The 2-fold increase in female mortality after high-titer measles vaccine may have occurred because many children received diphtheria-tetanus-pertussis (DTP) vaccine or inactivated polio vaccine (IPV) after high-titer measles vaccine.
We examined whether DTP vaccine and IPV were associated with increased female mortality when they were the most recent vaccine administered to children who had not received measles vaccine.
IPV was used as a control vaccine in 4 randomized trials of early measles vaccination (MV) with enrollment at 4–6 months of age conducted in Guinea-Bissau. Many children had not received all 3 DTP vaccinations before enrollment, and therefore received DTP after IPV or MV. We examined whether DTP vaccination status at enrollment affected the female-male mortality ratio. Population: 9544 children enrolled in 4 trials. Main outcome measure: The female-male mortality ratio in different vaccine groups.
Females had a higher mortality rate than males among children randomized to receive IPV (mortality rate ratio [MR] 1.52, 95% CI 1.02–2.28), but females had a similar mortality rate to males among children randomized to receive MV (MR 1.01, 0.69–1.46) and among children in the IPV group after they had received MV at 9 months of age or later (MR 0.88, 0.68–1.14). Children who had not received a third dose of DTP before enrollment (and were likely to receive DTP after MV or IPV) tended to have a higher mortality than children who had received all 3 doses of DTP (MR 1.30, 0.97–1.73). This effect was seen only among girls (MR 1.61, 1.08–2.40) and not among boys (MR 1.02, 0.67–1.54). Girls had a lower mortality when MV was the most recent vaccine received rather than DTP or IPV (MR 0.49, 0.28–0.87).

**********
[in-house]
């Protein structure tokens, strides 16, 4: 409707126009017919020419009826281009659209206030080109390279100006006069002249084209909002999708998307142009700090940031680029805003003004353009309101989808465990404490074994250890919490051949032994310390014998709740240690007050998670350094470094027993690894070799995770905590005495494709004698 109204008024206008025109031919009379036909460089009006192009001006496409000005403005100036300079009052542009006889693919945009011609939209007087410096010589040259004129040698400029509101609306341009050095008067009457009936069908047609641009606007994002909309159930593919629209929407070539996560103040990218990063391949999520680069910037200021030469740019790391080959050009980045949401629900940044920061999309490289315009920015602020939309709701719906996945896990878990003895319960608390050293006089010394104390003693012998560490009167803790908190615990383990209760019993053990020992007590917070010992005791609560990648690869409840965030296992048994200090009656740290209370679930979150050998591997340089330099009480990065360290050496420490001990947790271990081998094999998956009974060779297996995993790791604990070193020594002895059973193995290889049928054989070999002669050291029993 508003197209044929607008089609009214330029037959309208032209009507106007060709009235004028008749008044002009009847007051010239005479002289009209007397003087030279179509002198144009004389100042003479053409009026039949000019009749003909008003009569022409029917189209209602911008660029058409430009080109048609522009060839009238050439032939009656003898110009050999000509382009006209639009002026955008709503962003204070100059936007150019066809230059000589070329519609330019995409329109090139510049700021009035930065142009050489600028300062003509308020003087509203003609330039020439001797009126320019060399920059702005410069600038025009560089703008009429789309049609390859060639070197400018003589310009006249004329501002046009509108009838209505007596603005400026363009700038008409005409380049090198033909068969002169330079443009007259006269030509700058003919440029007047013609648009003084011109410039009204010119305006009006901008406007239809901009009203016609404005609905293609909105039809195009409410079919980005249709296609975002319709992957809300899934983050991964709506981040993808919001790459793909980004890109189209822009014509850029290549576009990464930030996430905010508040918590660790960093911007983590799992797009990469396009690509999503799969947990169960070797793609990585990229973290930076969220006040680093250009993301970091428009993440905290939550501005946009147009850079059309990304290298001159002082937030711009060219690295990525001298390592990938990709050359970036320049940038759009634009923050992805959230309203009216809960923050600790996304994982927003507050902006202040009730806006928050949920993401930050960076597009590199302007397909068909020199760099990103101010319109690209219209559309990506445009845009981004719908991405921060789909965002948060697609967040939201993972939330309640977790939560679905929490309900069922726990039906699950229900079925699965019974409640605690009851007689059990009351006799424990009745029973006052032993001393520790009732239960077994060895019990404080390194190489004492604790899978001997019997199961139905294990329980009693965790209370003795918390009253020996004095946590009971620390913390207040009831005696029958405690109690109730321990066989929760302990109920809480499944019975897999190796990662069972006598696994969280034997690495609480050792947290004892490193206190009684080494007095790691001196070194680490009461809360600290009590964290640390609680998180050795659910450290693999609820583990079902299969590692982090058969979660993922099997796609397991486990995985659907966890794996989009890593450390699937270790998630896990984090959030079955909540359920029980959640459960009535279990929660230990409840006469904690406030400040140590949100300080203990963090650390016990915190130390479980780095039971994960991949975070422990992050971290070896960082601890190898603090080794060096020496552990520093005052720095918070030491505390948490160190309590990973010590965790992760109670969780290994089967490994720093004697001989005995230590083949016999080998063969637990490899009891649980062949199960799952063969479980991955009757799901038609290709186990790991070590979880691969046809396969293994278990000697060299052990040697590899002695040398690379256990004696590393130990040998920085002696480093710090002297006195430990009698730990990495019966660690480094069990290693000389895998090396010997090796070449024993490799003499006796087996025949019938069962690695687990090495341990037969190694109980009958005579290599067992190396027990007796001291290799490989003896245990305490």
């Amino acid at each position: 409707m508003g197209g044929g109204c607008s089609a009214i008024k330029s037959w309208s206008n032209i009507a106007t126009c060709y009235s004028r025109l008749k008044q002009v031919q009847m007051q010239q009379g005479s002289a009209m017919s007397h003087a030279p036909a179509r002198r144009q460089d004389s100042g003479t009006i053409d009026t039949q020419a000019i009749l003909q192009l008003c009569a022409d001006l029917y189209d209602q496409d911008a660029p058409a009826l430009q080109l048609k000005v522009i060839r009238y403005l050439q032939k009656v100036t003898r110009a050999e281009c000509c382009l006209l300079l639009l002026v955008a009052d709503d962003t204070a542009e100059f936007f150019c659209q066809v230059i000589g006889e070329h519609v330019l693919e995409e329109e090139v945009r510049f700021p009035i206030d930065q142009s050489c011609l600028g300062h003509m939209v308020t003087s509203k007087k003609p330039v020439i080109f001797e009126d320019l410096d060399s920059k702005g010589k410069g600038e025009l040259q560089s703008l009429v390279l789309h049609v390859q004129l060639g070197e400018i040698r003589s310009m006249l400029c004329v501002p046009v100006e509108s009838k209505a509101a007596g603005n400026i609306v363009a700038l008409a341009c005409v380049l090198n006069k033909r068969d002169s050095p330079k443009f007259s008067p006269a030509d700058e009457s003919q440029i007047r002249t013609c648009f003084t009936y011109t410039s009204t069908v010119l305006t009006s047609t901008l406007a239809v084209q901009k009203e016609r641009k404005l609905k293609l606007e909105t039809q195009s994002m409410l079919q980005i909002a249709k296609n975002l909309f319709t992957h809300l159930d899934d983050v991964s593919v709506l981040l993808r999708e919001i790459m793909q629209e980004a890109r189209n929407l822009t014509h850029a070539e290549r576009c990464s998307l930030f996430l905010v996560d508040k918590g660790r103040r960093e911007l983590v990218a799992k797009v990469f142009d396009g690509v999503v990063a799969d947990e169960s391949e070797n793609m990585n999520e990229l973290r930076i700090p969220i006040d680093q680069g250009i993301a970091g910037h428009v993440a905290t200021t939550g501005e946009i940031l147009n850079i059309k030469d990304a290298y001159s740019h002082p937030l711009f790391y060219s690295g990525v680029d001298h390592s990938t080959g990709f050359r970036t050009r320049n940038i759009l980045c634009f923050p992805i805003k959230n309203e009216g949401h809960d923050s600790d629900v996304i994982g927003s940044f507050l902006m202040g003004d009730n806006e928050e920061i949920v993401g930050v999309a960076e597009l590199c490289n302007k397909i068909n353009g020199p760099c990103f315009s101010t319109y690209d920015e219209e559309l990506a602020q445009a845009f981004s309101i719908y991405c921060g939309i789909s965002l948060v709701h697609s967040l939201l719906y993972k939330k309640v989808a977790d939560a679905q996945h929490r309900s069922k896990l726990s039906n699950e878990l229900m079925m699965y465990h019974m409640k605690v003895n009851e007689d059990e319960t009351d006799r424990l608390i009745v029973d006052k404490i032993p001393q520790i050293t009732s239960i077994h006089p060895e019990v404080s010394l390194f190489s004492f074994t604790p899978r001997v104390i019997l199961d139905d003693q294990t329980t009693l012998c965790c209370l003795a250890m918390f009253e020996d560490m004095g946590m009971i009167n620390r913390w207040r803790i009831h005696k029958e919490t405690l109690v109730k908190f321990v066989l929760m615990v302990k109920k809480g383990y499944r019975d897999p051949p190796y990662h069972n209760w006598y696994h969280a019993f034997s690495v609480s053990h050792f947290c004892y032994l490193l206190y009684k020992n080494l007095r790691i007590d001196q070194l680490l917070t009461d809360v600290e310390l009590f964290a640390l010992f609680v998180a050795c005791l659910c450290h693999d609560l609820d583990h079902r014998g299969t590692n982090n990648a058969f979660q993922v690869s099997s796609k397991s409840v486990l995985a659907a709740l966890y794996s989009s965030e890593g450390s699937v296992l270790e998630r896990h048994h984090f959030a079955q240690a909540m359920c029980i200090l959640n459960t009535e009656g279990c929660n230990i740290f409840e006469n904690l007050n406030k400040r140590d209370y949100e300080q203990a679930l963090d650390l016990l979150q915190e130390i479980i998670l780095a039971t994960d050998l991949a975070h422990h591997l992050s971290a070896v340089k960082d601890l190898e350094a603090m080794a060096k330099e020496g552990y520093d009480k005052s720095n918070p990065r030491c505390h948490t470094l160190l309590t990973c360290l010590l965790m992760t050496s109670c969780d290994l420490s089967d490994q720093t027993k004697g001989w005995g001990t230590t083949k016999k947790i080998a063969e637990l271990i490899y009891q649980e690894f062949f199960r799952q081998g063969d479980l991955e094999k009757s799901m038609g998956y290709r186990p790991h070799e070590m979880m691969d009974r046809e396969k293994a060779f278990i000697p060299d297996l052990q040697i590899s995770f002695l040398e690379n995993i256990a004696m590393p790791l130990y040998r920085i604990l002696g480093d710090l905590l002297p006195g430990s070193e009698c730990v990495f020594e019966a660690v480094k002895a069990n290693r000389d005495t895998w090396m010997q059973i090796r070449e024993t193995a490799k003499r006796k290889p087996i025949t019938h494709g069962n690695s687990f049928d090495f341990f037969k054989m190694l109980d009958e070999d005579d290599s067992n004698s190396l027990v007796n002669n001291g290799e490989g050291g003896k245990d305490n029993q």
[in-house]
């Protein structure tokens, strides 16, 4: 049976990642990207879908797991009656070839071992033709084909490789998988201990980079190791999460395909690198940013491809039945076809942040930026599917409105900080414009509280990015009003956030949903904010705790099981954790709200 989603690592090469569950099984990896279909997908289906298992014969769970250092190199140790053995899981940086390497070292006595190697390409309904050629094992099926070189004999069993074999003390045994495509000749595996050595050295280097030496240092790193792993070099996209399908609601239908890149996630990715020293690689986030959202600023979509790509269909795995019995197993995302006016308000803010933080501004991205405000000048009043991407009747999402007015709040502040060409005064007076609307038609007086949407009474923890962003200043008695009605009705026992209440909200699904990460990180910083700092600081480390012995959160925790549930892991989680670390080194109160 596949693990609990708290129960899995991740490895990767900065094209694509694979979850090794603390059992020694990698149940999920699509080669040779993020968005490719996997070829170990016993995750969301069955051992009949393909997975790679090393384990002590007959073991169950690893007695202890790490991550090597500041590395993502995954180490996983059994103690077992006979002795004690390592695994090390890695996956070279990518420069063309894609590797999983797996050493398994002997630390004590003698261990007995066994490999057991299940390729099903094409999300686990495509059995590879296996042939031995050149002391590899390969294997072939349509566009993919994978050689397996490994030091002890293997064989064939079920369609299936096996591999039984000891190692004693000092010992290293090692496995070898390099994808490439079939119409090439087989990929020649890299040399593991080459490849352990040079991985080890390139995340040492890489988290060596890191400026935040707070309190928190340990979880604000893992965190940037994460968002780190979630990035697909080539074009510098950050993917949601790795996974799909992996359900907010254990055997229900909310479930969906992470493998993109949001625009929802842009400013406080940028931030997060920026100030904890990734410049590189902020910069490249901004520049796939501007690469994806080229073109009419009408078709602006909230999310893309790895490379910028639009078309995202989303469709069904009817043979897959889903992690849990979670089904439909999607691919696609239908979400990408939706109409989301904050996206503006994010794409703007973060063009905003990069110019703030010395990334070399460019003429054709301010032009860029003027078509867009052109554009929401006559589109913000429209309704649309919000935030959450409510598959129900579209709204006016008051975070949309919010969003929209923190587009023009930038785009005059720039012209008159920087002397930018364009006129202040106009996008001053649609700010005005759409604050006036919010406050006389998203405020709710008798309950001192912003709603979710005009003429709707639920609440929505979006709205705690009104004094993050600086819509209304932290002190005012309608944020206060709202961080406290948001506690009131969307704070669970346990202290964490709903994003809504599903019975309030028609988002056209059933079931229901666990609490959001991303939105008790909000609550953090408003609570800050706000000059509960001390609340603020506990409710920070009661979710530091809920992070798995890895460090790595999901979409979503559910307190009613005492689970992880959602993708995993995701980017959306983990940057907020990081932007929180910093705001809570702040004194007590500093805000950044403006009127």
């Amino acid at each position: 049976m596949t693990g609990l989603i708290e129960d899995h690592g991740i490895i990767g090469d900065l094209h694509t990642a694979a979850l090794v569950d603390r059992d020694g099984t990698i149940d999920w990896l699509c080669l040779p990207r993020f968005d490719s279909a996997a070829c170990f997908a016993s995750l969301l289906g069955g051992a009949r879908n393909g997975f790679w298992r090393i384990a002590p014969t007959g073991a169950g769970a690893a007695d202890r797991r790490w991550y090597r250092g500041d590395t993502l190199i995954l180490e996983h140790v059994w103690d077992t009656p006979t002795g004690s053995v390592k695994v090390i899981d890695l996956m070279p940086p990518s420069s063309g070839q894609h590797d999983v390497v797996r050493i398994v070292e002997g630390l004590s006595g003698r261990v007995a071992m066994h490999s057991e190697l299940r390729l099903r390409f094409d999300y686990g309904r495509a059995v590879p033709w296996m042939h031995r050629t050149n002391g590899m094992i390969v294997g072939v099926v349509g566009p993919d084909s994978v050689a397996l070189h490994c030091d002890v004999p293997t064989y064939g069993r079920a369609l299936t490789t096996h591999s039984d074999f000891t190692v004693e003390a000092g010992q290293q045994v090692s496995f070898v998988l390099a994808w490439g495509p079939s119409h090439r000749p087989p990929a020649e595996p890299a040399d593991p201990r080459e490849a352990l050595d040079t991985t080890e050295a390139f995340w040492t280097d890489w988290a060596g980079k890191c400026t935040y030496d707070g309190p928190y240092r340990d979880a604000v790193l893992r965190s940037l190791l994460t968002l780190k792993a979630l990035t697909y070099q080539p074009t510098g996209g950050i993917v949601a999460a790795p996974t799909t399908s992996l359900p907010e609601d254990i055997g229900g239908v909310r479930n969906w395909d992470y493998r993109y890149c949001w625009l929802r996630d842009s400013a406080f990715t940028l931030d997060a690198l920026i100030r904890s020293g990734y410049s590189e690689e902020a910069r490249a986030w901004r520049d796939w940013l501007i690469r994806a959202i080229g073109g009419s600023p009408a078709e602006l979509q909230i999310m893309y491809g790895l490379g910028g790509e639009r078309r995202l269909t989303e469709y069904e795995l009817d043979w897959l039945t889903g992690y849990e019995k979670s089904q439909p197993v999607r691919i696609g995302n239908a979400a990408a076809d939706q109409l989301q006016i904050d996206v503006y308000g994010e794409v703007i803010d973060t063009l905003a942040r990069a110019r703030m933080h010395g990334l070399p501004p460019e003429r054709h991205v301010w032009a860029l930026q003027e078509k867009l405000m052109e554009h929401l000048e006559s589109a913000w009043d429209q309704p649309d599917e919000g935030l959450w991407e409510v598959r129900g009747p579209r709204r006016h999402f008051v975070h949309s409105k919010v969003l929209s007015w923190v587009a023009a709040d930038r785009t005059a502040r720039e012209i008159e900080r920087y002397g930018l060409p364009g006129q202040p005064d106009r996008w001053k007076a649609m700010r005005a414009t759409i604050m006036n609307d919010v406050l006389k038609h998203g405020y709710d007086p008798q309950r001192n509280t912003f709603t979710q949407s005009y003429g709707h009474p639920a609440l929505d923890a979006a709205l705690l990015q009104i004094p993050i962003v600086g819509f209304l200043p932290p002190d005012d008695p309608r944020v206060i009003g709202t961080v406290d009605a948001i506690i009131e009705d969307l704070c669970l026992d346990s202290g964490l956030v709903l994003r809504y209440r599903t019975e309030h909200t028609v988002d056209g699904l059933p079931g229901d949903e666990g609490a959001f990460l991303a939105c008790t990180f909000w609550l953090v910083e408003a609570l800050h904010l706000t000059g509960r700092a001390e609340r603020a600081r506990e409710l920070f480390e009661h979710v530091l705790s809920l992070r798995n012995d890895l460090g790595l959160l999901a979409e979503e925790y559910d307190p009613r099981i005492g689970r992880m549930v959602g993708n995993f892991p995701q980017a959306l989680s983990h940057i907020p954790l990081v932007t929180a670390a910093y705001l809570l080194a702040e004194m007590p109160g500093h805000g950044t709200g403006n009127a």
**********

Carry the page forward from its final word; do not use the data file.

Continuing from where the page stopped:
Randomization to IPV was associated with higher female than male mortality. However, the increased female mortality might result from additional doses of DTP received after enrollment and before measles vaccination.
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From the *Projecto de Saúde de Bandim, Indepth Network, Bissau, Guinea-Bissau; and †Bandim Health Project, Danish Epidemiology Science Centre, Statens Serum Institut, Denmark.
Accepted for publication December 18, 2006.
Supported by the Danish Council for Development Research, Danish Medical Research Council, DANIDA, the Danish National Research Foundation and the EU Commission’s INCO programme (No. IC18T95-0011) as well as a research professorship grant sponsored by the Novo Nordisk Foundation (to P.A.).
The Bandim Health Project is affiliated to but not funded by Statens Serum Institut, which is a producer of IPV.
Address for correspondence: Peter Aaby, MSc, Danish Epidemiology Science Centre, Statens Serum Institut, Artillerivej 5, 2300 Copenhagen S, Denmark. E-mail: P.email@example.com.